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The other day, I talked about the new gas mileage law, which will require car manufacturers to increase the fuel economy their fleets obtain by 2016. For the environment, this is a step forward, leading to decreased overall carbon emissions and better mpg’s in cars. Naturally, this will also increase new car costs as car makers dump resources in R and D to create more efficient vehicles. But this bill might provide an unexpected injury to another part of the auto market: the luxury car industry.
Remember that car manufacturers must have a fleet average of about 35.5 miles per gallon. For large companies like GM and Ford, this is pretty feasible, considering the high number of models these firms produce. Even lower-end luxury brands like BMW should be all right meeting these standards, especially considering the high mileage makes already coming out. But what about the really high-end performance cars like Porsches and Aston Martins?
If the makers of the fast cars are large manufacturers, these regulations should be pretty easy to overcome. Consider Ferrari, which just released the fastest road car in the company’s history, the 599 GTO. Ferrari is owned by Fiat SpA, which luckily is already selling fuel efficient vehicles in the US. But brands that don’t sell cars besides luxury autos in the US are scrambling for ways to meet this regulation, like developing smaller, more fuel efficient cars (both Aston Martin and Jaguar are trying that route). Tiny (fewer than 5,000 vehicles sold per year) manufacturers are hoping that the EPA makes special allowances for them since the government agency has said these companies will get their own rules. Larger car makers (50-400k cars) are allowed to have 25,000 cars per year exceed mileage targets without being penalized.
And let’s not forget that fuel efficiency and carbon emissions regulations are not unique to America. Most developed countries in the world have to adhere to standards which get more strict all the time. In fact, the US is lagging behind in the regulations game.
So what exactly does this mean? Will our favorite high performance car makers be able to punch out a few efficient models to keep the sportiest vehicles on the road? I’ve said this before – I love fast cars, even if I may never own one. But can they remain on our highways indefinitely? Or will there come a time when they’re chained to closed tracks?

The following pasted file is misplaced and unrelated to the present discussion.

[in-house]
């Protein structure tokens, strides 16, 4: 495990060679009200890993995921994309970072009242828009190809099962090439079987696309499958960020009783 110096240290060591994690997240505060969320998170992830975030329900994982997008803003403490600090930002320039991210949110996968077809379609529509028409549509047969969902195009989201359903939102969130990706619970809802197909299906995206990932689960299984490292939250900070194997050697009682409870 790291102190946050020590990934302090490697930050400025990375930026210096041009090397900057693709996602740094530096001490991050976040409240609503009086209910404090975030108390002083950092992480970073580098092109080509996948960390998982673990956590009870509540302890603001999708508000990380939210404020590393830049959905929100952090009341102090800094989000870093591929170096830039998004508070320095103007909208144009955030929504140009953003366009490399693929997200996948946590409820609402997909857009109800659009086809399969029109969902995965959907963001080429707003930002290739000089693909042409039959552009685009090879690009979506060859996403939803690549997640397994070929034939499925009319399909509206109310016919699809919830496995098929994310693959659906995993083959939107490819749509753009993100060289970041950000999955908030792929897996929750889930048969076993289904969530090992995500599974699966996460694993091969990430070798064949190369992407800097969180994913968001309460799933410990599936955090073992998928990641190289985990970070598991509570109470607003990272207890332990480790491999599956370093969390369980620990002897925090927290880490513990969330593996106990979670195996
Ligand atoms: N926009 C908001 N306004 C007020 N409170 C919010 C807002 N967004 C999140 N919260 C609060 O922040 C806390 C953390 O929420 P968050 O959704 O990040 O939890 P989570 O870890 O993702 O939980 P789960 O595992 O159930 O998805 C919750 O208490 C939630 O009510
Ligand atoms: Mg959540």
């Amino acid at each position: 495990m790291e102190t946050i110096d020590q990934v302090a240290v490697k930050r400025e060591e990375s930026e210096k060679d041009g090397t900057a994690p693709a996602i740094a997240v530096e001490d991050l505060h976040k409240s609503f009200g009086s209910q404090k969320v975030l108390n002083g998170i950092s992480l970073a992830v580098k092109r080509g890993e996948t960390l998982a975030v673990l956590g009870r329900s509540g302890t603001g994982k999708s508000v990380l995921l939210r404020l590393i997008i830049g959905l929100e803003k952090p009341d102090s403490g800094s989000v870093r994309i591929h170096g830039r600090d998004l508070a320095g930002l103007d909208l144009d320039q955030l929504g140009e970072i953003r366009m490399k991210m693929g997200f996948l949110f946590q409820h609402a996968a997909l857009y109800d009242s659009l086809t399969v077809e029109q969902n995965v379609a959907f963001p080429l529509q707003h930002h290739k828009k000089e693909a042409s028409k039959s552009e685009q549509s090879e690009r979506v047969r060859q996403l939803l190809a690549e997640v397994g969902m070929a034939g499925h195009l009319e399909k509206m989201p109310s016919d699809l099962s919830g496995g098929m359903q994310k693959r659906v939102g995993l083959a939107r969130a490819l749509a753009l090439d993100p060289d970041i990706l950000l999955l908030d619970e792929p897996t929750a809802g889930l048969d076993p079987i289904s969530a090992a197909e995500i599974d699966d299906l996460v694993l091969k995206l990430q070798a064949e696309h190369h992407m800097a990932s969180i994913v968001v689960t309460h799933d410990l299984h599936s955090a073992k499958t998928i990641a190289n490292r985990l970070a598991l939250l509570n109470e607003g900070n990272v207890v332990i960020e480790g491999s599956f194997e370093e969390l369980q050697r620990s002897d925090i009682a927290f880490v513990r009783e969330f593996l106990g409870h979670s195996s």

Maybe others agonized over a similar decision decades ago when horses were replaced by horsepower. Maybe carriage drivers were sad to put their high-stepping ponies in the barn and resigned themselves to riding and driving them for sport instead of transportation. Will luxury cars as we know it be kept merely for hobby instead of a way of getting around? I know that most Aston Martin drivers aren’t slogging through their daily commutes like James Bond, but these new regulations may dramatically change the fast cars we all love. The divide between transportation and sport might keep growing.
Last week I saw some big (and possibly surprising) news from President Obama: plans to open the Atlantic coastline, the Eastern Gulf of Mexico, and Northern Alaska to oil and natural gas drilling.
“The answer is not drilling everywhere all the time,” Obama said. “But the answer is not, also, for us to ignore the fact that we are going to need vital energy sources to maintain our economic growth and our security.”
The move appears to be an attempt to placate Republicans, who have historically pushed for an increase in American oil exploration and drilling (drill, baby, drill anyone?). However, it is unclear whether this goodwill gesture will be enough to satisfy Conservatives.
Not surprisingly, the expansion plan has angered many who are concerned about the effects of drilling on the environment. Obama tried to address this in his speech.
“There will be those who strongly disagree with this decision,” Obama said, “including those who say we should not open any new areas to drilling. But what I want to emphasize is that this announcement is part of a broader strategy that will move us from an economy that runs on fossil fuels and foreign oil to one that relies more on homegrown fuels and clean energy.”
The guy has a point. Like I talked about a few weeks ago, Americans are less concerned about the environment than ever in the presence of high unemployment rates and an unstable economy. And this theory behind the decision makes sense: the less money we use to import oil, the more money we have for other things, like investing in renewable energy or creating green jobs. However, it doesn’t seem very likely that offshore drilling will affect oil prices anytime soon.